Let me take you back to the heady days of summer, 2005. It was a different time, when self isolation was something that Howard Hughes was famous for, Don’t Stand So Close To Me was a Police song rather than a maxim for everyday life, Base Court at Hampton Court Palace was covered in grass, and Robert from the team had an idea for a photographic history event…yes it’s not just cookery for the Kitchen Team. As I’ve said several times before, cookery happens to be a great lens to look at history through, but sometimes it’s not just about the metaphoric lens that’s used.
Now right off the bat I’d better get the caveats in quick…2005 is a LONG time ago, mistakes in my recollection are highly likely. I’m no expert, that’s Roberts thing, unfortunately the current Covid-19 lockdown sees him stranded without access to a computer so I can’t ask him to fill in the details or gaps… I’ll aim to get an updated version from him as soon as is feasible, finally, this will very much be image heavy, detail light!
In actuality I suppose I should start back in 2001 when we visited the ALFHAM annual conference that was held that year at Colonial Williamsburg. As part of a jam packed time in the US we managed to fit in a day trip to Gettysburg to look around the town as it was only a few miles from where we were staying, and there was something, or someone there that Robert wanted to try to see. ..Rob Gibson.
Gibson ran a photography business that used the wet plate collodion process, the same process used during the US civil war, and was (as I recall) unique at the time we visited him, with every other photography business in town producing mock sepia prints for tourists and re-enactors. Rob produced the real deal and was absolutely the nicest chap in the world. With a kindred spirit in Robert, he spent ages explaining his process and showing us results, advising on best practice and even letting Robert have a go with his studio. By now Robert was already formulating plans to suggest a live photography event at some time in the future, and all the chatting with Rob Gibson merely cemented this thought in his head. There might be some drawbacks for us though, following the process authentically required the use of both high concentration alcohol as a solvent, and potassium cyanide as a fixer! Rob kindly explained which side of the state line you needed to be on to buy the 95% by volume grain alcohol that he used in the process, and we absolutely did not head straight to a liquor store to buy any, nor did we experiment with using it in cocktails…but that was unlikely to help us back home. The cyanide was a bigger problem.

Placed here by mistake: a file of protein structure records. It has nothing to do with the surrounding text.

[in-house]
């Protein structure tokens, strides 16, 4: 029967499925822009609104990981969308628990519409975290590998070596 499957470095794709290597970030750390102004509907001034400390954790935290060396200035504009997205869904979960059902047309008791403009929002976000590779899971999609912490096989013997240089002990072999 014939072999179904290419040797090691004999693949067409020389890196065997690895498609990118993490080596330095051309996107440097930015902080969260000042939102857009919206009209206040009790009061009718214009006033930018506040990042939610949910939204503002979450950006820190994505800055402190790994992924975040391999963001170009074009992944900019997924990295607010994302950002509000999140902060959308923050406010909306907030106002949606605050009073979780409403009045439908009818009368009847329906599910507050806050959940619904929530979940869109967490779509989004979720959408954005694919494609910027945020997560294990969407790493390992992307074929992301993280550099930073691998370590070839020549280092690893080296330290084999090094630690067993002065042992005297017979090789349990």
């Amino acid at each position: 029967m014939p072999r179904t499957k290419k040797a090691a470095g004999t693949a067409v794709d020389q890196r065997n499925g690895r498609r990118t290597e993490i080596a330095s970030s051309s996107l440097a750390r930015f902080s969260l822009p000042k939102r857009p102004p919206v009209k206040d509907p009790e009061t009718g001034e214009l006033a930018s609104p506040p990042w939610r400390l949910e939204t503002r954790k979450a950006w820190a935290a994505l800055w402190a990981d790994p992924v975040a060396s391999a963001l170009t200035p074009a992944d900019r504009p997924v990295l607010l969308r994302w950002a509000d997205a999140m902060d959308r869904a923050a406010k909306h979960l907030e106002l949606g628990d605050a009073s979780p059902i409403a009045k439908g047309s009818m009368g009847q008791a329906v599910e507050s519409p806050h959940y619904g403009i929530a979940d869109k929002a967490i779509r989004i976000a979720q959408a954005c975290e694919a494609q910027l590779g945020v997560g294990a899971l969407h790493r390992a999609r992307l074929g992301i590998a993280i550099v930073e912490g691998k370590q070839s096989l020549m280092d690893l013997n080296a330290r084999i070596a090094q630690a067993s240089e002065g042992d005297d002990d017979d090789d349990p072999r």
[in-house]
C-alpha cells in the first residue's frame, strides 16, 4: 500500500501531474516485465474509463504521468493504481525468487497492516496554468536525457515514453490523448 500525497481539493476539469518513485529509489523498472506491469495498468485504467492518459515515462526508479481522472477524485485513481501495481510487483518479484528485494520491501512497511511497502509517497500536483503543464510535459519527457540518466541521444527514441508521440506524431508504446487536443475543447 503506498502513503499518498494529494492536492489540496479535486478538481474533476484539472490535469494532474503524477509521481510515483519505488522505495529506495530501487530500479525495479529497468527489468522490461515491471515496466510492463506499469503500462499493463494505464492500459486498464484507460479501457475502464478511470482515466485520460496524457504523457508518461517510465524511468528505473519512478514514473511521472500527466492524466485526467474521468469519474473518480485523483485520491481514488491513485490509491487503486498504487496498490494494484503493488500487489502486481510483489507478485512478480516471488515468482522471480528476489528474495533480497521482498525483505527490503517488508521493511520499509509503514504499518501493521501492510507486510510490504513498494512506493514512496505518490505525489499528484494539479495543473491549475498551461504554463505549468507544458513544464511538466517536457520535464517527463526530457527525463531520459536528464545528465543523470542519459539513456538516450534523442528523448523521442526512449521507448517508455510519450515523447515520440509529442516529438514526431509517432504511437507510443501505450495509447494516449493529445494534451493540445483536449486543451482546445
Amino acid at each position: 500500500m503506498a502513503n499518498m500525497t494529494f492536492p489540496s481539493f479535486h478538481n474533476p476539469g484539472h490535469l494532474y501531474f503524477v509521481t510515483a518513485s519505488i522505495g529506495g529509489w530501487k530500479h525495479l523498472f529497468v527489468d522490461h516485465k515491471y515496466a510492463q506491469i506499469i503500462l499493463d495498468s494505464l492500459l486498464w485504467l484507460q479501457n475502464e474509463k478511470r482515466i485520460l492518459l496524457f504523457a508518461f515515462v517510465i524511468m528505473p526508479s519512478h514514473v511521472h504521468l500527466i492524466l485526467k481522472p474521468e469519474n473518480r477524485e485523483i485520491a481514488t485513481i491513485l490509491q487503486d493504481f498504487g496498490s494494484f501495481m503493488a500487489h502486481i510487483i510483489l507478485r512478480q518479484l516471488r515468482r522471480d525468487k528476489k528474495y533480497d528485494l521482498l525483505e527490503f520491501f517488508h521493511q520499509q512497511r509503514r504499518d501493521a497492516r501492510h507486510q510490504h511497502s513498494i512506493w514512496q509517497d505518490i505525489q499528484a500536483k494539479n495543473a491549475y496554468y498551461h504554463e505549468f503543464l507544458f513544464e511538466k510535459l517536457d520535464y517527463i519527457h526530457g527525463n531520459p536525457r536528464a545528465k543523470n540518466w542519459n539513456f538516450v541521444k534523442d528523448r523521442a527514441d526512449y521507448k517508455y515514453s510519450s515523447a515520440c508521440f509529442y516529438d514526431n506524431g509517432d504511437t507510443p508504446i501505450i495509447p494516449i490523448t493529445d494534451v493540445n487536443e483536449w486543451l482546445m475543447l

After our US jaunt, Robert continued to work on his plans for an event and decided straight away to work in calotype rather than the wet plate that Gibson used. This was an earlier type of process introduced in 1841 by William Henry Fox Talbot and much more suitable for use in close proximity to visitors.
As well as the process to use, Robert needed to add more cameras and lenses to his personal collection, make a load more focusing plates and negative carriers for the backs of the cameras, a portable darkroom so that he could process in-situ, tripods, darkroom equipment and work on practising producing the negatives and taking prints from them; all of which took time. Fast forward to summer 2005 when the event was ready to go and for a couple of weeks, each day (light permitting) Robert, ably assisted by Marc, Robin and Barry, would take photographs all around Hampton Court.
He would photograph the architecture, trying to replicate the earliest images taken of the Palace in 1845, he would take pictures of his assistants and he would photograph visitors to enable them to fully understand the whole process and the history and science behind it.